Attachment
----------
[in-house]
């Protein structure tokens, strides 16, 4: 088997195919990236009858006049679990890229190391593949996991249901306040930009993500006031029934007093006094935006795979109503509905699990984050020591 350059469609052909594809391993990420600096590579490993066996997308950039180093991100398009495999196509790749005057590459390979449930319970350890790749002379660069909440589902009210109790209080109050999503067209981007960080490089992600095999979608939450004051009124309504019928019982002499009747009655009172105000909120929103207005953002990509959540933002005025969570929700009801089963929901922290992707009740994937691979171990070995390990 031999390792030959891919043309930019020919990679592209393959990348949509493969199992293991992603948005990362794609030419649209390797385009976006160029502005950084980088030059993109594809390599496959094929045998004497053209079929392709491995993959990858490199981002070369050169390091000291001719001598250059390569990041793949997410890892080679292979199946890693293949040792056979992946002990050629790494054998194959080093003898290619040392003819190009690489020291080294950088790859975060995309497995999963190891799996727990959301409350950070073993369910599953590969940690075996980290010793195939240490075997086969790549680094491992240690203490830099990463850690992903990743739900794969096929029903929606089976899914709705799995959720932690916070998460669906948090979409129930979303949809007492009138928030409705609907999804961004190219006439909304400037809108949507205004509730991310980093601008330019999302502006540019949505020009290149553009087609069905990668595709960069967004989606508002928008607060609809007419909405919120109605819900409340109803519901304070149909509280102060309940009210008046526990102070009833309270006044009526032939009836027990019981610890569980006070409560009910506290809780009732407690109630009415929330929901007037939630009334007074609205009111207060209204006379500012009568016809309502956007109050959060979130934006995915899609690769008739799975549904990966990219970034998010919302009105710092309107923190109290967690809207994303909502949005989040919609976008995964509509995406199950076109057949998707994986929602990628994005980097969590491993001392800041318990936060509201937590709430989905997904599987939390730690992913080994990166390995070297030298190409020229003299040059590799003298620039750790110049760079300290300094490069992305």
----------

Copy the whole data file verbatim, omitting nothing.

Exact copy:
[in-house]
């Protein structure tokens, strides 16, 4: 088997195919990236009858006049679990890229190391593949996991249901306040930009993500006031029934007093006094935006795979109503509905699990984050020591 350059469609052909594809391993990420600096590579490993066996997308950039180093991100398009495999196509790749005057590459390979449930319970350890790749002379660069909440589902009210109790209080109050999503067209981007960080490089992600095999979608939450004051009124309504019928019982002499009747009655009172105000909120929103207005953002990509959540933002005025969570929700009801089963929901922290992707009740994937691979171990070995390990 031999390792030959891919043309930019020919990679592209393959990348949509493969199992293991992603948005990362794609030419649209390797385009976006160029502005950084980088030059993109594809390599496959094929045998004497053209079929392709491995993959990858490199981002070369050169390091000291001719001598250059390569990041793949997410890892080679292979199946890693293949040792056979992946002990050629790494054998194959080093003898290619040392003819190009690489020291080294950088790859975060995309497995999963190891799996727990959301409350950070073993369910599953590969940690075996980290010793195939240490075997086969790549680094491992240690203490830099990463850690992903990743739900794969096929029903929606089976899914709705799995959720932690916070998460669906948090979409129930979303949809007492009138928030409705609907999804961004190219006439909304400037809108949507205004509730991310980093601008330019999302502006540019949505020009290149553009087609069905990668595709960069967004989606508002928008607060609809007419909405919120109605819900409340109803519901304070149909509280102060309940009210008046526990102070009833309270006044009526032939009836027990019981610890569980006070409560009910506290809780009732407690109630009415929330929901007037939630009334007074609205009111207060209204006379500012009568016809309502956007109050959060979130934006995915899609690769008739799975549904990966990219970034998010919302009105710092309107923190109290967690809207994303909502949005989040919609976008995964509509995406199950076109057949998707994986929602990628994005980097969590491993001392800041318990936060509201937590709430989905997904599987939390730690992913080994990166390995070297030298190409020229003299040059590799003298620039750790110049760079300290300094490069992305």